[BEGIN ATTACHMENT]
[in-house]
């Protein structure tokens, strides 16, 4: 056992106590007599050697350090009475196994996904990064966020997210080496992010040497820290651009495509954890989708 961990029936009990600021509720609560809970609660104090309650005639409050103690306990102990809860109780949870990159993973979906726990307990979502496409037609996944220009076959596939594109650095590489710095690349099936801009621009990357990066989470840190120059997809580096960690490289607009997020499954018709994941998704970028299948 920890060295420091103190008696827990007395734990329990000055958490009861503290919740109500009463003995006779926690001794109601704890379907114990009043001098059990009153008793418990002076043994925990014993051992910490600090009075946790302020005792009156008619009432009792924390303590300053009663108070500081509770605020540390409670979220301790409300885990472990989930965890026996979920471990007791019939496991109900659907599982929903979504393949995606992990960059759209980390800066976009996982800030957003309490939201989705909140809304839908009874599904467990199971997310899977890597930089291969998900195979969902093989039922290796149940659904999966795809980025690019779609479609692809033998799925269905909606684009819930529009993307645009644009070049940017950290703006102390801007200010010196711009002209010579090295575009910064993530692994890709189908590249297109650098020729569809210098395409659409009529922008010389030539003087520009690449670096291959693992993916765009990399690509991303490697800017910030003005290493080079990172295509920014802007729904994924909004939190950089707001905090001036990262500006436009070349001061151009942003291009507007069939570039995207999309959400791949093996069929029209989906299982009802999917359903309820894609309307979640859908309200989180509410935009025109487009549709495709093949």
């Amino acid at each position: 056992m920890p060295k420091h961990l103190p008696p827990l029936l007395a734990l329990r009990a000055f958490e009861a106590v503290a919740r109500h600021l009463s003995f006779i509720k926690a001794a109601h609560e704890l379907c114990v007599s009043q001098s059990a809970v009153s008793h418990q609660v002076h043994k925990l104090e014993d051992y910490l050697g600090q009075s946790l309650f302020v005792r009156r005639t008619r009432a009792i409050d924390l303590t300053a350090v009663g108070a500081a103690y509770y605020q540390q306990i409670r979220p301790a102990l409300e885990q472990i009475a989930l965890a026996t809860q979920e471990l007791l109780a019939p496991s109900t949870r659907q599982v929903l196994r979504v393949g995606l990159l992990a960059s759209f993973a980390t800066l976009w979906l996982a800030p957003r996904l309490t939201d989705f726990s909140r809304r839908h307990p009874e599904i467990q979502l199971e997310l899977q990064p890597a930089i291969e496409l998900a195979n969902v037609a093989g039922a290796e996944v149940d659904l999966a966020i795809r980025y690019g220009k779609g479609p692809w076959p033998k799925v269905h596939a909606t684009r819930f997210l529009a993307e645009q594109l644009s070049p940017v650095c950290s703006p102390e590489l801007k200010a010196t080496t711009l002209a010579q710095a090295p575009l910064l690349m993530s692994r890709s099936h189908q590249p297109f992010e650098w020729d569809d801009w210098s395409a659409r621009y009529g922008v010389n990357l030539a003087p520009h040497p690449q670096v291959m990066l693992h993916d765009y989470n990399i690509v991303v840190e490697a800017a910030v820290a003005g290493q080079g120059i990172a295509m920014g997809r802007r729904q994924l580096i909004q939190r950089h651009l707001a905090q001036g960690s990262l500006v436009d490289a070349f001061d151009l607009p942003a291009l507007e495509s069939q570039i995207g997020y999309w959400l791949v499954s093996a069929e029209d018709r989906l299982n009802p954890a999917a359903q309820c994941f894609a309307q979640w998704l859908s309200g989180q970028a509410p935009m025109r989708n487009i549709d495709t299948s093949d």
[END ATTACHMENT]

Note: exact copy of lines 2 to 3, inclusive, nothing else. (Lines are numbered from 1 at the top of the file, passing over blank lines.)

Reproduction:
């Protein structure tokens, strides 16, 4: 056992106590007599050697350090009475196994996904990064966020997210080496992010040497820290651009495509954890989708 961990029936009990600021509720609560809970609660104090309650005639409050103690306990102990809860109780949870990159993973979906726990307990979502496409037609996944220009076959596939594109650095590489710095690349099936801009621009990357990066989470840190120059997809580096960690490289607009997020499954018709994941998704970028299948 920890060295420091103190008696827990007395734990329990000055958490009861503290919740109500009463003995006779926690001794109601704890379907114990009043001098059990009153008793418990002076043994925990014993051992910490600090009075946790302020005792009156008619009432009792924390303590300053009663108070500081509770605020540390409670979220301790409300885990472990989930965890026996979920471990007791019939496991109900659907599982929903979504393949995606992990960059759209980390800066976009996982800030957003309490939201989705909140809304839908009874599904467990199971997310899977890597930089291969998900195979969902093989039922290796149940659904999966795809980025690019779609479609692809033998799925269905909606684009819930529009993307645009644009070049940017950290703006102390801007200010010196711009002209010579090295575009910064993530692994890709189908590249297109650098020729569809210098395409659409009529922008010389030539003087520009690449670096291959693992993916765009990399690509991303490697800017910030003005290493080079990172295509920014802007729904994924909004939190950089707001905090001036990262500006436009070349001061151009942003291009507007069939570039995207999309959400791949093996069929029209989906299982009802999917359903309820894609309307979640859908309200989180509410935009025109487009549709495709093949």
């Amino acid at each position: 056992m920890p060295k420091h961990l103190p008696p827990l029936l007395a734990l329990r009990a000055f958490e009861a106590v503290a919740r109500h600021l009463s003995f006779i509720k926690a001794a109601h609560e704890l379907c114990v007599s009043q001098s059990a809970v009153s008793h418990q609660v002076h043994k925990l104090e014993d051992y910490l050697g600090q009075s946790l309650f302020v005792r009156r005639t008619r009432a009792i409050d924390l303590t300053a350090v009663g108070a500081a103690y509770y605020q540390q306990i409670r979220p301790a102990l409300e885990q472990i009475a989930l965890a026996t809860q979920e471990l007791l109780a019939p496991s109900t949870r659907q599982v929903l196994r979504v393949g995606l990159l992990a960059s759209f993973a980390t800066l976009w979906l996982a800030p957003r996904l309490t939201d989705f726990s909140r809304r839908h307990p009874e599904i467990q979502l199971e997310l899977q990064p890597a930089i291969e496409l998900a195979n969902v037609a093989g039922a290796e996944v149940d659904l999966a966020i795809r980025y690019g220009k779609g479609p692809w076959p033998k799925v269905h596939a909606t684009r819930f997210l529009a993307e645009q594109l644009s070049p940017v650095c950290s703006p102390e590489l801007k200010a010196t080496t711009l002209a010579q710095a090295p575009l910064l690349m993530s692994r890709s099936h189908q590249p297109f992010e650098w020729d569809d801009w210098s395409a659409r621009y009529g922008v010389n990357l030539a003087p520009h040497p690449q670096v291959m990066l693992h993916d765009y989470n990399i690509v991303v840190e490697a800017a910030v820290a003005g290493q080079g120059i990172a295509m920014g997809r802007r729904q994924l580096i909004q939190r950089h651009l707001a905090q001036g960690s990262l500006v436009d490289a070349f001061d151009l607009p942003a291009l507007e495509s069939q570039i995207g997020y999309w959400l791949v499954s093996a069929e029209d018709r989906l299982n009802p954890a999917a359903q309820c994941f894609a309307q979640w998704l859908s309200g989180q970028a509410p935009m025109r989708n487009i549709d495709t299948s093949d």